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nature.

but proper'.

Dispute; debate ; quarrel.; controversy. DIPTERENTLY. adv. [from different.]

What was the difference?- It was a conten- In a different manner. tion in publick.

Sbakspeare's Cymbeline. He may consider how differently he is affected He is weary of his life, that hath a diff:ror:ce by the same thought, which presents itself in a with any of them, and will walk abroad after

great writer, from what he is when he finds it daylight.

Sandys.

delivered by an ordinary genius. Addisori. Nothing could have fallen out more unluckily Di'FFERINGLY. adv. (from differing.} than that there should be such differences among In a different manner. them about that which they protend to be the only means of ending diferences. Tillotson.

Such protuberant and concave parts of a sur

face may remit the light so differingly, as to vary 5. Distinction.

a colour.

Boyle Our constitution does not only make a differe DIFFICIL. adj. [dificilis, Latin.) ence between the guilty and the innocent, but, even among the guilty, between such as are

1. Difficult; hard; not easy; not obvi. more or less criminal. Addison's Freebo'der. ous. Little used. 6. Point in question ; ground of contro

That that should give motion to an unwieldy

bulk, which itself hath neither bulk nor motion, versy. Are you acquainted with the difference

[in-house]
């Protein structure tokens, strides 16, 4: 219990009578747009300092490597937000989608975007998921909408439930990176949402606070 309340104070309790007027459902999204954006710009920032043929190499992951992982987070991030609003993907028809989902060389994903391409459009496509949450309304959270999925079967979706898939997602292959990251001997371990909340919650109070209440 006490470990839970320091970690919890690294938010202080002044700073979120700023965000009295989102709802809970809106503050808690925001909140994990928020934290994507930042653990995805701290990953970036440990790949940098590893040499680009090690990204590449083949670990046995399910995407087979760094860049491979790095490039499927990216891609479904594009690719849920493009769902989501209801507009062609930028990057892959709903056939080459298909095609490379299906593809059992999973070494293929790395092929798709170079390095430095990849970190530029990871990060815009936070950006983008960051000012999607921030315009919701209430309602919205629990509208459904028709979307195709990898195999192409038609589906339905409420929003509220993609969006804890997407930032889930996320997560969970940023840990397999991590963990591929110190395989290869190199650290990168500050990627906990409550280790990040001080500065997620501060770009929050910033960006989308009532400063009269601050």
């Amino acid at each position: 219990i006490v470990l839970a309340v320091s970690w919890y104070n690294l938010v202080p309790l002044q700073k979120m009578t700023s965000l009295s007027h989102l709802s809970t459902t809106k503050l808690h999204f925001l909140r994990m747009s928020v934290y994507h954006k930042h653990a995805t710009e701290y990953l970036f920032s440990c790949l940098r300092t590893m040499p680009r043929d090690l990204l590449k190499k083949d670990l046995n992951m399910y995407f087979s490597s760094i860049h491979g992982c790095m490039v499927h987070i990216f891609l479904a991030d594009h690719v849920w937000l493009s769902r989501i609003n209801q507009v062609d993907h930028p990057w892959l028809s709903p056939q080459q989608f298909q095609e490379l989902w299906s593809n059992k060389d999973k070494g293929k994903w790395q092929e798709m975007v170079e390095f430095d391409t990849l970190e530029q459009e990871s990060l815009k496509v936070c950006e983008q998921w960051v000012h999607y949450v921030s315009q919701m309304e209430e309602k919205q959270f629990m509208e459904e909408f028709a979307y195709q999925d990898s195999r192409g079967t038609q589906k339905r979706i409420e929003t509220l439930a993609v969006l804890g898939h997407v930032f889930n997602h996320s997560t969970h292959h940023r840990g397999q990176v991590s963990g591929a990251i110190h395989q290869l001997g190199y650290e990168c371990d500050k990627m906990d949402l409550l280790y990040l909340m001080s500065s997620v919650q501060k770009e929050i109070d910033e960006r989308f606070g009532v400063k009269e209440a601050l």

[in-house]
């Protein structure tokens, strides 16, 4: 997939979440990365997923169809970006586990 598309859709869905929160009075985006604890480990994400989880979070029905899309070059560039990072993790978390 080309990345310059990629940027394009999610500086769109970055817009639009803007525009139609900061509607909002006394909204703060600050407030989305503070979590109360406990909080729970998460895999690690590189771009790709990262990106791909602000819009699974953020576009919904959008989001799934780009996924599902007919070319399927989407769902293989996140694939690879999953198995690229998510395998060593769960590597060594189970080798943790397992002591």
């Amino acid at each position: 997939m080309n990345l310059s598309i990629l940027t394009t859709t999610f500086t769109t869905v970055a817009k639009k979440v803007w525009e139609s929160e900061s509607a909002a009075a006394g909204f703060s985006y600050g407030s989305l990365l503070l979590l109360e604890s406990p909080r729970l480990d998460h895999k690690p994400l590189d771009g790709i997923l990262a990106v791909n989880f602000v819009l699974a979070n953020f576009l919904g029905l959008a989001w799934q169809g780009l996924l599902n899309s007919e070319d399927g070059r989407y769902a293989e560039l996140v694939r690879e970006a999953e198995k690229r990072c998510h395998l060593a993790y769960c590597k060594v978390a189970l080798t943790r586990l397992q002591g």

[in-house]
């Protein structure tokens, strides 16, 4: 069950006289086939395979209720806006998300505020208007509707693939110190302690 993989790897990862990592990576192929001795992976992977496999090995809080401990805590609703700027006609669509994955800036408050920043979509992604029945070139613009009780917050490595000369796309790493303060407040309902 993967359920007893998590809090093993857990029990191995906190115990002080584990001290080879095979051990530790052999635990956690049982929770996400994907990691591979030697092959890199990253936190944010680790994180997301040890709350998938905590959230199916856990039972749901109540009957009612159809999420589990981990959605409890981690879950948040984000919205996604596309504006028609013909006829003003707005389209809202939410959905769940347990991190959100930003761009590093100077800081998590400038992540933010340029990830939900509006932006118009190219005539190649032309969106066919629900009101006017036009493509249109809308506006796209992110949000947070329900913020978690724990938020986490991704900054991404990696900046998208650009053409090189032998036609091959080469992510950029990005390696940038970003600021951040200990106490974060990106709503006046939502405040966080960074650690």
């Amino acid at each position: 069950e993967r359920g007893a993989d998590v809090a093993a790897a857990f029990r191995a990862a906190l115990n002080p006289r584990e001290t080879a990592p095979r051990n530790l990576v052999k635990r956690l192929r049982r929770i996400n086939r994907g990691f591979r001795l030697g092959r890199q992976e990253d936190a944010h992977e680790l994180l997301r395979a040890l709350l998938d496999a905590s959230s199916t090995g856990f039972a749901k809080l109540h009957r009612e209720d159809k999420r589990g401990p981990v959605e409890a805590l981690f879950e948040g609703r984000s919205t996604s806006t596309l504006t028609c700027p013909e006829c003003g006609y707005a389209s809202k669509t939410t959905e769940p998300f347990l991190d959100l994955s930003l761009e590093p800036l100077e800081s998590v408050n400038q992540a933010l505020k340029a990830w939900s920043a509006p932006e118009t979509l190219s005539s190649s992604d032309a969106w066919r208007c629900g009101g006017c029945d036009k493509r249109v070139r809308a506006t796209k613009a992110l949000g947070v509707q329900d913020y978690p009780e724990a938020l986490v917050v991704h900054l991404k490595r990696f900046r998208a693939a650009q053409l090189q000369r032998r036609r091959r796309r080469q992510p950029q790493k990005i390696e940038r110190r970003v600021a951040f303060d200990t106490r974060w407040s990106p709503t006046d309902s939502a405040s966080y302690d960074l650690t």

is of as difficil apprehension as any mystery in That holds this present question in the court?

Glanville's Scepsis.

Latin was not more difficil,
Shakspeare.

Than to a blackbird 'tis to whistle. Hudibras. 7. A logical distinction. Some are never without a difference; and com.

2. Scrupulous; hard to be persuaded.

The cardinal finding the pope difficil in grant, moniy, by amusing men with a subtilty, blanch the matter.

Bacon.

ing the dispensation, doth use it as a principal 8. Evidences of distinction; differential

argument, concerning the king's merit, that he

had touched none of those deniers which had marks.

been levied by popes in Englınd.

Bacon. Henry had the title of sovereign, yet did not Di'FFICILNESS. n. s. [from dificil.) Difput those things in execution which are the true

ficulty to be persuaded ; incompliance; marks and diffetences of sovereignty. Davies, 9. Distinct kind.

impracticability. A word not in use, This is notoriously known in some differences of break or fern. Broun's Vulgar Errours. There be that in their nature do not affect To Di'FFERENCE. v.a. (from The noun.]

the good of others: the lighter sort of malignity

turneth but to a crossness, or frowardness, or To cause a difference; to make one thing not the same as another.

aptness to oppose, or difficilness, or the like;

but the deeper sort to envy and mere mischief. Most are apt to seek all the differences of let

Bacon. ters in those articulating motions; whereas seve- 'DI'FFICULT. adj. [difficilis, Latin.) al conibinations of letters are framed by the very same motions of those organs which are

1. Hard ; not easy; not facil. commonly observed, and are differenced by other

It is difficult in the eyes of this people. Zachar. Holder.

2. Troublesome ; vexatious. , Grass differencetb a civil and well cultivated 3. Hard to please ; peevish; miorose. region from a barren and desolate wilderness. DI'FFICULTLY. adv. [from dificuit.]

Ray. We see nothing that differences the courage

Hardly ; with difficulty ; not easily. of Mnestheus froin that of Sergesthus. Pope.